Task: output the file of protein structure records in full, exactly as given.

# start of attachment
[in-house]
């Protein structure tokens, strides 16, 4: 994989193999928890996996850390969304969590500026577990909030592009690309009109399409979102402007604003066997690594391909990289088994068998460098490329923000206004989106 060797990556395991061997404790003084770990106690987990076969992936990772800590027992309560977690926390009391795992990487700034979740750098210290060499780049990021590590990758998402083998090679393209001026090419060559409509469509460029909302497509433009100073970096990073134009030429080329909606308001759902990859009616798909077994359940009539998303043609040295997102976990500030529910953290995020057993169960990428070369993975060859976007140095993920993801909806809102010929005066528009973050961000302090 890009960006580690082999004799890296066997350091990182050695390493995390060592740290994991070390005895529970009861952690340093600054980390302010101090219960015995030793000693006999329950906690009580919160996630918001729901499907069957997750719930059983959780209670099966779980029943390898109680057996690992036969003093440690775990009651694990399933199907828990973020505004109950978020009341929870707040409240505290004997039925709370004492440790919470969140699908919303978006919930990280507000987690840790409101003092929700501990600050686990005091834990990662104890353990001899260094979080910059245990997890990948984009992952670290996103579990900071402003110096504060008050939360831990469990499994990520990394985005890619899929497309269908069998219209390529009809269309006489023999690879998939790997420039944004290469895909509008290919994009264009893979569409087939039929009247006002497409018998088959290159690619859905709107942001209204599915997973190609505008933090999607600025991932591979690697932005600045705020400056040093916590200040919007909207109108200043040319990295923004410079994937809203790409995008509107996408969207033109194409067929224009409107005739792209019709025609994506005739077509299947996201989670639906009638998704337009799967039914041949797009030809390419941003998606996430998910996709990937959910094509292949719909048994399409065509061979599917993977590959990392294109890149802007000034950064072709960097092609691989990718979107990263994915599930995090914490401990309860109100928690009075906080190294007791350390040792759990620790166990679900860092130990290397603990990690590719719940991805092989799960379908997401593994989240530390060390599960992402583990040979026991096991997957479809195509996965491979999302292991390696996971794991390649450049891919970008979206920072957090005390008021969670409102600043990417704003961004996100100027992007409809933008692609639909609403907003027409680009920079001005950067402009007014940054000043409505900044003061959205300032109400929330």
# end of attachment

[in-house]
């Protein structure tokens, strides 16, 4: 994989193999928890996996850390969304969590500026577990909030592009690309009109399409979102402007604003066997690594391909990289088994068998460098490329923000206004989106 060797990556395991061997404790003084770990106690987990076969992936990772800590027992309560977690926390009391795992990487700034979740750098210290060499780049990021590590990758998402083998090679393209001026090419060559409509469509460029909302497509433009100073970096990073134009030429080329909606308001759902990859009616798909077994359940009539998303043609040295997102976990500030529910953290995020057993169960990428070369993975060859976007140095993920993801909806809102010929005066528009973050961000302090 890009960006580690082999004799890296066997350091990182050695390493995390060592740290994991070390005895529970009861952690340093600054980390302010101090219960015995030793000693006999329950906690009580919160996630918001729901499907069957997750719930059983959780209670099966779980029943390898109680057996690992036969003093440690775990009651694990399933199907828990973020505004109950978020009341929870707040409240505290004997039925709370004492440790919470969140699908919303978006919930990280507000987690840790409101003092929700501990600050686990005091834990990662104890353990001899260094979080910059245990997890990948984009992952670290996103579990900071402003110096504060008050939360831990469990499994990520990394985005890619899929497309269908069998219209390529009809269309006489023999690879998939790997420039944004290469895909509008290919994009264009893979569409087939039929009247006002497409018998088959290159690619859905709107942001209204599915997973190609505008933090999607600025991932591979690697932005600045705020400056040093916590200040919007909207109108200043040319990295923004410079994937809203790409995008509107996408969207033109194409067929224009409107005739792209019709025609994506005739077509299947996201989670639906009638998704337009799967039914041949797009030809390419941003998606996430998910996709990937959910094509292949719909048994399409065509061979599917993977590959990392294109890149802007000034950064072709960097092609691989990718979107990263994915599930995090914490401990309860109100928690009075906080190294007791350390040792759990620790166990679900860092130990290397603990990690590719719940991805092989799960379908997401593994989240530390060390599960992402583990040979026991096991997957479809195509996965491979999302292991390696996971794991390649450049891919970008979206920072957090005390008021969670409102600043990417704003961004996100100027992007409809933008692609639909609403907003027409680009920079001005950067402009007014940054000043409505900044003061959205300032109400929330």